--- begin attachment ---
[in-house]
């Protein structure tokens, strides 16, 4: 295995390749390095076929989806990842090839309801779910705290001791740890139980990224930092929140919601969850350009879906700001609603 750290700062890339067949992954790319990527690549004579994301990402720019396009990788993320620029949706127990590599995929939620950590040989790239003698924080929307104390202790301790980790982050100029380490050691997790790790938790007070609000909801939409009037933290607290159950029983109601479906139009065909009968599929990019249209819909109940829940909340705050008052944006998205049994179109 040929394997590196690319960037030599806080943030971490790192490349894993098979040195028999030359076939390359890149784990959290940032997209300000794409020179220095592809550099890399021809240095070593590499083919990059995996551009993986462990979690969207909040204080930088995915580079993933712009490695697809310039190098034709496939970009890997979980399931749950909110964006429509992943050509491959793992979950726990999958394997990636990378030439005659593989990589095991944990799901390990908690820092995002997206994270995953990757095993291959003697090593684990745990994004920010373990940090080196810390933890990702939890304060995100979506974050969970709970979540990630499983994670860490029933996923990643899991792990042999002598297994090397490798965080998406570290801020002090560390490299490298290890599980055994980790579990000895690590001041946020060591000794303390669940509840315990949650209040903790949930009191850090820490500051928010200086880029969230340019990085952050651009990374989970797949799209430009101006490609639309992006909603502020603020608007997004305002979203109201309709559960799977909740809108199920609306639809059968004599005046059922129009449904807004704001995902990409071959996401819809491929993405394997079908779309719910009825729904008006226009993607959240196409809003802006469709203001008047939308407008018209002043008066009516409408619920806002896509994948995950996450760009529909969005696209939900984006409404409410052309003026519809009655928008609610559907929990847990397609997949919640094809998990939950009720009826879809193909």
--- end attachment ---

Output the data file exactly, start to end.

[in-house]
């Protein structure tokens, strides 16, 4: 295995390749390095076929989806990842090839309801779910705290001791740890139980990224930092929140919601969850350009879906700001609603 750290700062890339067949992954790319990527690549004579994301990402720019396009990788993320620029949706127990590599995929939620950590040989790239003698924080929307104390202790301790980790982050100029380490050691997790790790938790007070609000909801939409009037933290607290159950029983109601479906139009065909009968599929990019249209819909109940829940909340705050008052944006998205049994179109 040929394997590196690319960037030599806080943030971490790192490349894993098979040195028999030359076939390359890149784990959290940032997209300000794409020179220095592809550099890399021809240095070593590499083919990059995996551009993986462990979690969207909040204080930088995915580079993933712009490695697809310039190098034709496939970009890997979980399931749950909110964006429509992943050509491959793992979950726990999958394997990636990378030439005659593989990589095991944990799901390990908690820092995002997206994270995953990757095993291959003697090593684990745990994004920010373990940090080196810390933890990702939890304060995100979506974050969970709970979540990630499983994670860490029933996923990643899991792990042999002598297994090397490798965080998406570290801020002090560390490299490298290890599980055994980790579990000895690590001041946020060591000794303390669940509840315990949650209040903790949930009191850090820490500051928010200086880029969230340019990085952050651009990374989970797949799209430009101006490609639309992006909603502020603020608007997004305002979203109201309709559960799977909740809108199920609306639809059968004599005046059922129009449904807004704001995902990409071959996401819809491929993405394997079908779309719910009825729904008006226009993607959240196409809003802006469709203001008047939308407008018209002043008066009516409408619920806002896509994948995950996450760009529909969005696209939900984006409404409410052309003026519809009655928008609610559907929990847990397609997949919640094809998990939950009720009826879809193909």